Take a pay cut to save a colleague's job?

  TopCat® 14:48 15 Oct 2008
Locked

This question was posed on the Radio Two Jeremy Vine show today and it brought forth several enlightening responses from the listeners.

Many respondents flatly said they would not take a pay cut to save a colleague's job and went on to state why. Many others said they would take a pay cut and explained their reasons as well.

On what side of the fence would our forum members be on this issue? TC.

  Si_L 14:54 15 Oct 2008

Depends on two factors really, those being how big the cut is, and how nice the other guy is!

  Legolas 15:10 15 Oct 2008

This is a hard question. Imagine you are married with a family and by taking the pay cut they will suffer, a persons responsibility is in my opinion first and foremost to their family. This is a scenario which has been played out before, workers have taken pay cuts to save their jobs only for the company to close down anyway, there are lots of variables in this question. What side of the fence would I come down on? I can only say my backside would be sore sitting on it ;)

  The Brigadier 16:24 15 Oct 2008

It depends on the situation.
As CEO of my own company most staff are paid differently anyway.
It depends on qualification, time with company, location, travel etc.

  feb 18:00 15 Oct 2008

If a company can reduce staff numbers, due to lack of work or over staffing and the staff accept a reduced wage to try and secure jobs for their colleagues, the CEO may decide that he doesn't need the staff and can then pay the reduced wage!!

  The Brigadier 18:03 15 Oct 2008

Most of my staff are self-employed for tax reasons.
Once worked for a company that was registered in Sark!

  Forum Editor 18:11 15 Oct 2008

If they're really self-employed they are not your staff - they're contractors, and you'll pay them whatever rate they negotiate for the job.

  TopCat® 18:31 15 Oct 2008

It was interesting to note that one respondent to the Vine show spoke about redundancies facing her company workers. The sales of their products had declined substantially and the directors had decided redundancies were the only option.

After consulting with all the workers they took a proposition up to the management. This was that everyone would take a 10% reduction in salary, including the directors, and a reduced working week to be invoked.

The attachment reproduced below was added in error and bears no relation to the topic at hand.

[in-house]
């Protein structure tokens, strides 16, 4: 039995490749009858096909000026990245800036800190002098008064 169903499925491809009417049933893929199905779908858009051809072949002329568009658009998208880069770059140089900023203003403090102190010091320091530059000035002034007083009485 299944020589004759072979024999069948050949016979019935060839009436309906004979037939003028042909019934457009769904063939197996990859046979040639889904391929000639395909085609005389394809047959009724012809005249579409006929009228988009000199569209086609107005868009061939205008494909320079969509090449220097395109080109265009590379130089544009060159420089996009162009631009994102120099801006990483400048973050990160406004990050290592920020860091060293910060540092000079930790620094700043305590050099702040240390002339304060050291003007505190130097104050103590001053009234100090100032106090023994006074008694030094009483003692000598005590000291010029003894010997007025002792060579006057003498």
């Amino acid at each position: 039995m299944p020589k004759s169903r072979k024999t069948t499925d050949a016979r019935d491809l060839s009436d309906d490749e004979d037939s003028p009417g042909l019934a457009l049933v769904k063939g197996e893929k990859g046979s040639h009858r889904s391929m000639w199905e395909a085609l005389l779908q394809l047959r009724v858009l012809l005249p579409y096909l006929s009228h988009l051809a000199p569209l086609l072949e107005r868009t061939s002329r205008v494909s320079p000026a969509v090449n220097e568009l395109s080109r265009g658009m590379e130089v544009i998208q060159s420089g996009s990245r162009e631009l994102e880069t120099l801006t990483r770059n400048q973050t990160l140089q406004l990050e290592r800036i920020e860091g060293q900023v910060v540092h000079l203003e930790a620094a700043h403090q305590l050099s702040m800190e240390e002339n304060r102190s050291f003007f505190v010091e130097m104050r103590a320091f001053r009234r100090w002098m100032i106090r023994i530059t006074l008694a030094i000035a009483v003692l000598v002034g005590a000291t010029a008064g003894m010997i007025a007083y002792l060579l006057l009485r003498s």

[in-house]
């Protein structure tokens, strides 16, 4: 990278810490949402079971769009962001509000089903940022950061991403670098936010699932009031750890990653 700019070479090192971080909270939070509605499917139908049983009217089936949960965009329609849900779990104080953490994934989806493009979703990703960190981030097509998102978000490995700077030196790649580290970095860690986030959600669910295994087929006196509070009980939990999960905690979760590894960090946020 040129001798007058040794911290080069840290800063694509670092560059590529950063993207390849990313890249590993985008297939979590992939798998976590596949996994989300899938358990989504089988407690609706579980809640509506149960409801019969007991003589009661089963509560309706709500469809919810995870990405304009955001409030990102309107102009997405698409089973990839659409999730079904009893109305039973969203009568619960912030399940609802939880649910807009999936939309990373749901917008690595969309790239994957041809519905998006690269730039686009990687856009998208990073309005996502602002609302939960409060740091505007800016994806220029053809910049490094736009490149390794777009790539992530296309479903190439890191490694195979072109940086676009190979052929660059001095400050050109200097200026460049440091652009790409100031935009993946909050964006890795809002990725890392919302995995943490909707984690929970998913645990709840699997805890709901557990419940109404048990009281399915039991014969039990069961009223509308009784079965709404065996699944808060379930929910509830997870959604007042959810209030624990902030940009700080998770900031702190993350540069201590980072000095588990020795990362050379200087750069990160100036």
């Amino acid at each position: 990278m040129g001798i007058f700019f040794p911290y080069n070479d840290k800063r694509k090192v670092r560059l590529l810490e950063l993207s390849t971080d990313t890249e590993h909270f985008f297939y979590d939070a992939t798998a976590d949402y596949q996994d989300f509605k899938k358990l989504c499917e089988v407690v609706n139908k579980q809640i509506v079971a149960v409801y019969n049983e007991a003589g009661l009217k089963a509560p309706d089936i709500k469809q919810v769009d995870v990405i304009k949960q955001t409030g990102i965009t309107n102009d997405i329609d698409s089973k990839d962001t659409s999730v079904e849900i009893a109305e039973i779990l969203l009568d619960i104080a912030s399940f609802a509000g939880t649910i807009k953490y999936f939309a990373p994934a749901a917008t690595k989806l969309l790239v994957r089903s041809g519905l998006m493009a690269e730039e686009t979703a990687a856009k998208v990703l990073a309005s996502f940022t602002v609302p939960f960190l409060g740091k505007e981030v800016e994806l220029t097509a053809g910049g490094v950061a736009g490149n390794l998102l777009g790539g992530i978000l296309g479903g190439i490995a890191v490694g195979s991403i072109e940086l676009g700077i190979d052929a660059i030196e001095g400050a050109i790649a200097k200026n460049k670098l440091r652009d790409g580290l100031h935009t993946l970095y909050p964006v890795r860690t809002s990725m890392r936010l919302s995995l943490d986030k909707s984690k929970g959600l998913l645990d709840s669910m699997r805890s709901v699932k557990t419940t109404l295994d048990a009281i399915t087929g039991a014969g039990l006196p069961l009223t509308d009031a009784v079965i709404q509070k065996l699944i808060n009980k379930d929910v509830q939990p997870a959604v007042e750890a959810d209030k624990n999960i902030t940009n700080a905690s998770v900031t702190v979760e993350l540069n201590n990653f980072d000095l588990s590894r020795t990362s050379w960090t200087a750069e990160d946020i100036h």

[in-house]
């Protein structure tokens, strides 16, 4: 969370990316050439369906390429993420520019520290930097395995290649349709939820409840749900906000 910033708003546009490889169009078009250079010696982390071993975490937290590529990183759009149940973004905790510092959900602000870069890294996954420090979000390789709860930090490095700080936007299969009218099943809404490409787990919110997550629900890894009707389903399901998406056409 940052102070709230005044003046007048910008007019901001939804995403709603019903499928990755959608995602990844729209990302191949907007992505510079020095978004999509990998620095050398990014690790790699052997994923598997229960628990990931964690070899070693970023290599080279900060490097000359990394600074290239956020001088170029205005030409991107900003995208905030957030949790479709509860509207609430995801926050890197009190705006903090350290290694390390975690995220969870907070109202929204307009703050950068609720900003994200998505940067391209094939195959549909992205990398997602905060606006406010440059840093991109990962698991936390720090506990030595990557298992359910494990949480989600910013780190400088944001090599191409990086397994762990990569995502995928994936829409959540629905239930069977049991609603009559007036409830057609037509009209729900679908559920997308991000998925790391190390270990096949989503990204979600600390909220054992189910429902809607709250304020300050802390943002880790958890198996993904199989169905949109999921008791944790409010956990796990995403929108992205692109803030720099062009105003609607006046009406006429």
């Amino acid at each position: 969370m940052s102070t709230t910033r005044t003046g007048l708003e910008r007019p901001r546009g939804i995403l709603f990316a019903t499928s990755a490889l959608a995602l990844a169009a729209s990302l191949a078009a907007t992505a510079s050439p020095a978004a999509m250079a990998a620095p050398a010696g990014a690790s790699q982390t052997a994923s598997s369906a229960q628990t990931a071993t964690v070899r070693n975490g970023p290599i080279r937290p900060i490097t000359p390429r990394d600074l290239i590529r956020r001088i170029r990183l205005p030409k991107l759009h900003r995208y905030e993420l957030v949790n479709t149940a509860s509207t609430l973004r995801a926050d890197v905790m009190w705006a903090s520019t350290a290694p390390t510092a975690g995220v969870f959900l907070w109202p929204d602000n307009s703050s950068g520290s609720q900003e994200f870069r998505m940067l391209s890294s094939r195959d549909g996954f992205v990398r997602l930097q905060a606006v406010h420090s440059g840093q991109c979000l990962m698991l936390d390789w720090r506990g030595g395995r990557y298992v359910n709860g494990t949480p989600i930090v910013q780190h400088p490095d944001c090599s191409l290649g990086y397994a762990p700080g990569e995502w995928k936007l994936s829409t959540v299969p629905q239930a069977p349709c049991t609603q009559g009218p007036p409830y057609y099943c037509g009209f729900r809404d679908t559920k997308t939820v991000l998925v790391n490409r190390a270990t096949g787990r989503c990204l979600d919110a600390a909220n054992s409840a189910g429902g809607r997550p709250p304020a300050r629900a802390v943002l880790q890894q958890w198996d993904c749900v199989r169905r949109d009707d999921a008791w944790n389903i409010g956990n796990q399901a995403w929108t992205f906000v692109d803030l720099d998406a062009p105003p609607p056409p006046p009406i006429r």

This was eventually agreed and ran for some months before sales picked up, whereby the normal working hours were reinstated along with the full salaries. The staff enjoyed a small bonus too as a reward for their loyalty and, best of all, no person was ever made redundant from that time to the present. TC.

  Noldi 18:55 15 Oct 2008

I would not take a real cut. If they cut the hours by the same percentage as the wage cuts then maybe.
I work in a very competitive business so I know that I have to perform to keep my job and earn my wage and the group around me and they do the same.

I can’t speak for people that do normal 9 – 5 jobs, I think that is different ball game.

Noldi

  canarieslover 18:58 15 Oct 2008

This may work in some of the better companies but there are quite a few out there where payment of the minimum wage is the norm. These companies would not be able to accept any offer of a wage cut as it would then put them in conflict with the law.

  DieSse 01:21 16 Oct 2008

I don't really understand the premise.

If there's less work to do - then a pay cut in return for less hours (ie work sharing), might be an option worth considering.

If there's the same amount of work to do, but it can be done with less staff - then it should be done with less staff - that's how companies make themselves more efficient, which is a worthwhile goal (otherwise they will lose business, and lose even more jobs!).

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